Pediatric Sinusitis: How is It Treated?

Although the skull looks solid, there are multiple hollow air spaces inside the facial bones called sinuses. When the membranous lining of the sinuses becomes inflamed, swollen or infected, it can result in a condition known as sinusitis. Sinusitis can have different causes, and the causes may affect treatment.

How Does Sinusitis Occur?

Under normal conditions, the mucous produced by the sinus membranes drains away into the throat or when you blow your nose. Sinusitis occurs when the drainage system in the sinuses becomes blocked. If you have a cold or allergies, the membranes in the sinuses produce more mucous. At the same time, the nasal passages and sinus tissues become swollen and irritated. When the mucous builds up in the sinuses, bacteria, viruses, and fungi can gain a foothold and begin to grow, the result is sinusitis.

Sinusitis Symptoms: Younger Children

Sinusitis symptoms vary according to the cause of the problem, the severity of the problem, and the age of the child. In an adult, a frontal headache can mean sinusitis. Kids under the age of seven haven't yet developed frontal sinuses, so a headache in a child of that age doesn't indicate sinusitis the way it can in a teen or adult. Younger children who have sinusitis typically develop symptoms similar to that of the common cold – like a stuffy or runny nose or a slight fever. Some may complain of ear pain, and it's not uncommon for an ear infection to co-exist with sinusitis.

Sinusitis Symptoms: Older Children

A cough that hangs around after a week of cold symptoms usually indicates a sinus infection in older kids and teens. Other signs of sinusitis in older children and teens are fever, foul-smelling breath, pain in the jaw, teeth or ears, and facial tenderness or pain behind the eyes. Chest congestion may occur and become worse as the infection progresses. Some teens will complain of headaches, an upset stomach, or nausea.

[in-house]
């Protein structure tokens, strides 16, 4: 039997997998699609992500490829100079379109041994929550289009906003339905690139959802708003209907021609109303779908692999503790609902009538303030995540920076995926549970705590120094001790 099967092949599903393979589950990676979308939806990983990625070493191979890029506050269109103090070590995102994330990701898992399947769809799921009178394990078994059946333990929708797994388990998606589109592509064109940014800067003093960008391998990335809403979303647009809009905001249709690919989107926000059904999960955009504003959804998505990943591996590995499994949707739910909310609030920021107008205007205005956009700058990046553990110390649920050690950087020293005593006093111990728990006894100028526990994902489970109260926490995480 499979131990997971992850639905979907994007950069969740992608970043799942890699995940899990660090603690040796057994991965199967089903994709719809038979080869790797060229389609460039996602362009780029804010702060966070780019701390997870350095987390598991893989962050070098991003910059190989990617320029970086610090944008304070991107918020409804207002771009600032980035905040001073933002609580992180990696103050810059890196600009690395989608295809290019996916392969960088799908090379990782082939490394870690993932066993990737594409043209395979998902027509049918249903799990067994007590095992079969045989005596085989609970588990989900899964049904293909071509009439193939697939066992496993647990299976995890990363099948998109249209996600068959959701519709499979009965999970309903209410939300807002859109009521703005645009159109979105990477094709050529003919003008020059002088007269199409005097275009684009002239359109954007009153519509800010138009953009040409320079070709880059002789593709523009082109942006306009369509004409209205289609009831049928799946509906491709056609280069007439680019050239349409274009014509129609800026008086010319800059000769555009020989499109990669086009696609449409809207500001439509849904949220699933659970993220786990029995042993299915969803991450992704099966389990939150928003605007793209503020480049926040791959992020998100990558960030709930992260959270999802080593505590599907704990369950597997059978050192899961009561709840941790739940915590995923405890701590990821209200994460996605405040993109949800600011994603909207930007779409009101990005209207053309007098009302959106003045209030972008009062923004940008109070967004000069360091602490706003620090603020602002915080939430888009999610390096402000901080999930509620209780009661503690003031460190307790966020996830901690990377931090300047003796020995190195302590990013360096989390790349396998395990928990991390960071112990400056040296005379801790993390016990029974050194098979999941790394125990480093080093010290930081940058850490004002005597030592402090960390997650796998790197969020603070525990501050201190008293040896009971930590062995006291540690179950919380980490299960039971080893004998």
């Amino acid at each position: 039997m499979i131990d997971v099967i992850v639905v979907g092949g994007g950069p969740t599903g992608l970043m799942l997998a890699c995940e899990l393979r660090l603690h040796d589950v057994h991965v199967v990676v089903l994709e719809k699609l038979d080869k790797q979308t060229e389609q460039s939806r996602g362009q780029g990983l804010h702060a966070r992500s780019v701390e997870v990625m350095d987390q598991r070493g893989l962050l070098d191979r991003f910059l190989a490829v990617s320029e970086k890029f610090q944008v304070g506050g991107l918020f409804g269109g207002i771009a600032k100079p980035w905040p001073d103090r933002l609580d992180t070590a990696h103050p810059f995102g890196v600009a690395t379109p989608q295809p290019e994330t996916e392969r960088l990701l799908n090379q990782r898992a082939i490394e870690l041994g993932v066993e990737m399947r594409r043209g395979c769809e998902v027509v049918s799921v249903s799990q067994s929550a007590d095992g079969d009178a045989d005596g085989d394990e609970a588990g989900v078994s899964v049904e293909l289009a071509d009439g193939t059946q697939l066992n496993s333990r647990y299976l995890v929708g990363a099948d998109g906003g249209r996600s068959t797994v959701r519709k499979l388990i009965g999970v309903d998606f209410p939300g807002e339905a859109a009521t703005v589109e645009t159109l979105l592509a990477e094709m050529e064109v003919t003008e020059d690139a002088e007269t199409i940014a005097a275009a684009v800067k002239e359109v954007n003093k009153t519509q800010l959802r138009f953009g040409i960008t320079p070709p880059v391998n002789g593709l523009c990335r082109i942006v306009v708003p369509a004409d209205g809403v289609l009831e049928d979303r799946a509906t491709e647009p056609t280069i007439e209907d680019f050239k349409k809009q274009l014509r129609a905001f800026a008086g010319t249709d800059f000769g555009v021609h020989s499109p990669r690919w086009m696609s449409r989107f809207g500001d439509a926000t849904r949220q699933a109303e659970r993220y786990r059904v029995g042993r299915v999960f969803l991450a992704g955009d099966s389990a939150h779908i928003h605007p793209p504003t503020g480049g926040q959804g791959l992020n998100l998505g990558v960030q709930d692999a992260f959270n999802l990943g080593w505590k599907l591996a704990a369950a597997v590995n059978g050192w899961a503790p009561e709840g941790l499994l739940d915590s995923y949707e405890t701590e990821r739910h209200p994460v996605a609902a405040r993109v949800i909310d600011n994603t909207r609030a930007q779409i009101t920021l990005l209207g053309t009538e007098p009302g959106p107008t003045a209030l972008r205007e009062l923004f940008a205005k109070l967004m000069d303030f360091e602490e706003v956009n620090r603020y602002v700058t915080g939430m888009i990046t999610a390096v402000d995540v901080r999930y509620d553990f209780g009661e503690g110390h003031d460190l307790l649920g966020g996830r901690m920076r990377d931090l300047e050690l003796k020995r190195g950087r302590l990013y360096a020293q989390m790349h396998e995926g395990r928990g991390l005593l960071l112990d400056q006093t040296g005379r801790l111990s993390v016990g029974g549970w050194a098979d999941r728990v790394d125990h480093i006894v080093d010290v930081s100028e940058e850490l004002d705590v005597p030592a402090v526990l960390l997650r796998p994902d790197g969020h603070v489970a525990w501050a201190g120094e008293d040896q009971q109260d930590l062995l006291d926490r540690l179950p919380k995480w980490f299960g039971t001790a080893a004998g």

Pediatric Sinusitis Treatment

The treatment of a pediatric sinusitis depends on the cause. If the indications are that a bacterial infection is causing the sinusitis, the doctor will often wait a few days to see if the child can fight off the infection, as frequent antibiotic use increases the risk of drug-resistant bacteria. If symptoms worsen or don't get better after about three days, the doctor will usually prescribe antibiotics. Decongestants and antihistamines may help decrease swelling and relieve congestion. In most cases, a viral sinusitis goes away on its own, and supportive care is all that's necessary. Fungal sinusitis is much less common and usually occurs in patients who are immunocompromised; surgery is required, along with antifungals and steroids.

In dealing with children's sinus problems, parents should seek care from an ENT doctor (otolarygngologist) if the cold lasts more than 10 days, gets worse after a week, or when symptoms of allergies don't respond to the usual treatments.

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